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Why I adore the gluten-free trend.

I love the gluten-free trend.

I said it. And I mean it.

However, it seems most people with celiac disease don’t agree. I’ve read post, after post, after post (you get the point) about why the gluten-free fad is bad.

Though I highly respect all of these bloggers and their opinions, I could not disagree more.

Thanks to fad dieters, I can find and eat a gluten-free version of pretty much ANYTHING in the comfort of my own home. With so many gluten-free options in local grocery stores, I don’t feel like I’m missing out on much. You name it – I can find a gluten-free version only minutes from my tummy. I’m talking gluten-free cookies, bread, pizza, mac and cheese, cereal and the list goes on.

Before the gluten-free fad started, those types of options weren’t so readily available.

If the gluten-free trend wasn’t so … uh … trendy, most companies wouldn’t have a big enough segment of customers to make selling gluten-free products worthwhile.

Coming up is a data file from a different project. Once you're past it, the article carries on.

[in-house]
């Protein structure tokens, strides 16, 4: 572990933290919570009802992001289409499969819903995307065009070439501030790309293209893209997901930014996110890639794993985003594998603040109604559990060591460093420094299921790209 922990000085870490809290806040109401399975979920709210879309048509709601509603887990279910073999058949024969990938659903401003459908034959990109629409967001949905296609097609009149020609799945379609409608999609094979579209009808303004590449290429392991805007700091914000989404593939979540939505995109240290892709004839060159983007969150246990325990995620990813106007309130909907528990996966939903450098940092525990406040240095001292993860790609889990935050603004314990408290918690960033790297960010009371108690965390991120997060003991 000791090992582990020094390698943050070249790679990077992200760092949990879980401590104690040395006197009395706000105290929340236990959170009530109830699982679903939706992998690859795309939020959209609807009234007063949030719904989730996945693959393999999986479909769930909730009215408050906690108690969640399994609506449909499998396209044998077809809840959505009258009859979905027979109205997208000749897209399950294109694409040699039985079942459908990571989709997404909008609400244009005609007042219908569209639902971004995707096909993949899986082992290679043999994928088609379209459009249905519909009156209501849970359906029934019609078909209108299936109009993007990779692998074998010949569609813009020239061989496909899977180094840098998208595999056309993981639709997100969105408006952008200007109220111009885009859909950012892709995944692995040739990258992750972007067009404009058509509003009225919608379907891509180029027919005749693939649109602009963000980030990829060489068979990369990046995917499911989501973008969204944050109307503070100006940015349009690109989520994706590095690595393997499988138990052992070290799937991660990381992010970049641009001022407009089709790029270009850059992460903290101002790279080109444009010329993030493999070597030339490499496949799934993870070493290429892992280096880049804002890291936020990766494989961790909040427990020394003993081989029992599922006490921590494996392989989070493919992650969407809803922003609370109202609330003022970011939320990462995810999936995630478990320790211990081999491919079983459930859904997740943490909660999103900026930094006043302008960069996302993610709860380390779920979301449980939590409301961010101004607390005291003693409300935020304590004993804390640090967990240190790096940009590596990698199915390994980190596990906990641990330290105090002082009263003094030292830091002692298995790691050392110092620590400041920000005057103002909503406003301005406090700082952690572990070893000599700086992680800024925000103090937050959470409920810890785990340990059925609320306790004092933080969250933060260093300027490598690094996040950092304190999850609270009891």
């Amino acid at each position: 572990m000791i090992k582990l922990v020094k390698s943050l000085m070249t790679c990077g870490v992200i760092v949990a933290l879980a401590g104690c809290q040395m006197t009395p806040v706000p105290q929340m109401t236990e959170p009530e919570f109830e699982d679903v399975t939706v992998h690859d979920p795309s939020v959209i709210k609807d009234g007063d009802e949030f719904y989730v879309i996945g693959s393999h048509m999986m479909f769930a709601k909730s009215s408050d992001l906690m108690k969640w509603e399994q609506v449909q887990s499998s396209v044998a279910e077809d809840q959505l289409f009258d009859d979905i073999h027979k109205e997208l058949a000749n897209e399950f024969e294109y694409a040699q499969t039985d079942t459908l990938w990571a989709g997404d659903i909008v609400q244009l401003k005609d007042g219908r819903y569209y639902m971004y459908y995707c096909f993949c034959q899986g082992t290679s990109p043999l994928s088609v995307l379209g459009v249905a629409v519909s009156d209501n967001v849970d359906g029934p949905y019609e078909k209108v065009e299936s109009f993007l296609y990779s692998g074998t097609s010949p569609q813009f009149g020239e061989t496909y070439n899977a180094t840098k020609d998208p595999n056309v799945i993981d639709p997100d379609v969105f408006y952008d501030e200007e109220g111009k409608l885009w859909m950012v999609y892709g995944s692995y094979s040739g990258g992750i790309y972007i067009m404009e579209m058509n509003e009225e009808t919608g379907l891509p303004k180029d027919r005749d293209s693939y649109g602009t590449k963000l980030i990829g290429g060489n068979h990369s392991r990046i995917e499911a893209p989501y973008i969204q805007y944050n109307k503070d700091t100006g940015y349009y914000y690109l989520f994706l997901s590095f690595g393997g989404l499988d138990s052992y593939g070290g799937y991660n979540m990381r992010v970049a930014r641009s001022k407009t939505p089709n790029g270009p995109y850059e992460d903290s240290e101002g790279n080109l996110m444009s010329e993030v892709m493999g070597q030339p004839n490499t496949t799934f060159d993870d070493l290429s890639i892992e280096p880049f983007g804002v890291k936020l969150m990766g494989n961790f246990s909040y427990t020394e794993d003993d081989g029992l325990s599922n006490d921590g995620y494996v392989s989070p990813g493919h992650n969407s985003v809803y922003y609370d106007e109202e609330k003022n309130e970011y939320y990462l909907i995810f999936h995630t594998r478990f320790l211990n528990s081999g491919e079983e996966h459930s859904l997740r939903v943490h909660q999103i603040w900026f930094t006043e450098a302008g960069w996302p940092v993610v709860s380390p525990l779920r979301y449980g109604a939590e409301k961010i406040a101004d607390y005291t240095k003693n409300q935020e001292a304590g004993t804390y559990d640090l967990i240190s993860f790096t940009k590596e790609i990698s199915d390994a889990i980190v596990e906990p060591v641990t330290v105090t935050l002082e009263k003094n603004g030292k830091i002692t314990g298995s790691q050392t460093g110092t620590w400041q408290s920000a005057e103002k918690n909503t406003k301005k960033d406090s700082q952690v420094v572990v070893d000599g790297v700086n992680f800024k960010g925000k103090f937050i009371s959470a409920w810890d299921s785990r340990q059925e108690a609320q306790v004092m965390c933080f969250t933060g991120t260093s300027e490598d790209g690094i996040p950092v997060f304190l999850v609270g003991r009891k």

I don’t know about you, but I like being able to buy pre-made gluten-free foods and not having to make everything from scratch.

As far as eating out, there are restaurants that “offer gluten-free options” and do a horrible job with proper preparations, but there are also restaurants doing it right. A few of my favorites include Red Robin, P.F. Changs, Maggianos and Chipotle.

Educate yourself and decide which restaurants meet your gluten-free needs.

So what if you have to explain to the waiter or waitress that you have celiac disease and special precautions need to be taken when preparing food? I love having that chance to advocate for my disease.

Give me an eye-roll when I order something gluten-free, and I’ll give you a speech.

Who am I to tell people without celiac disease how gluten makes them feel? Heck, maybe gluten makes them feel like crap too. Maybe it doesn’t. I honestly don’t care either way.

If you’re gluten-free, I appreciate you (fad dieters and all). You helped get the world’s attention. Now I have the opportunity to advocate for my disease to an audience who is listening.

Let’s be friends.

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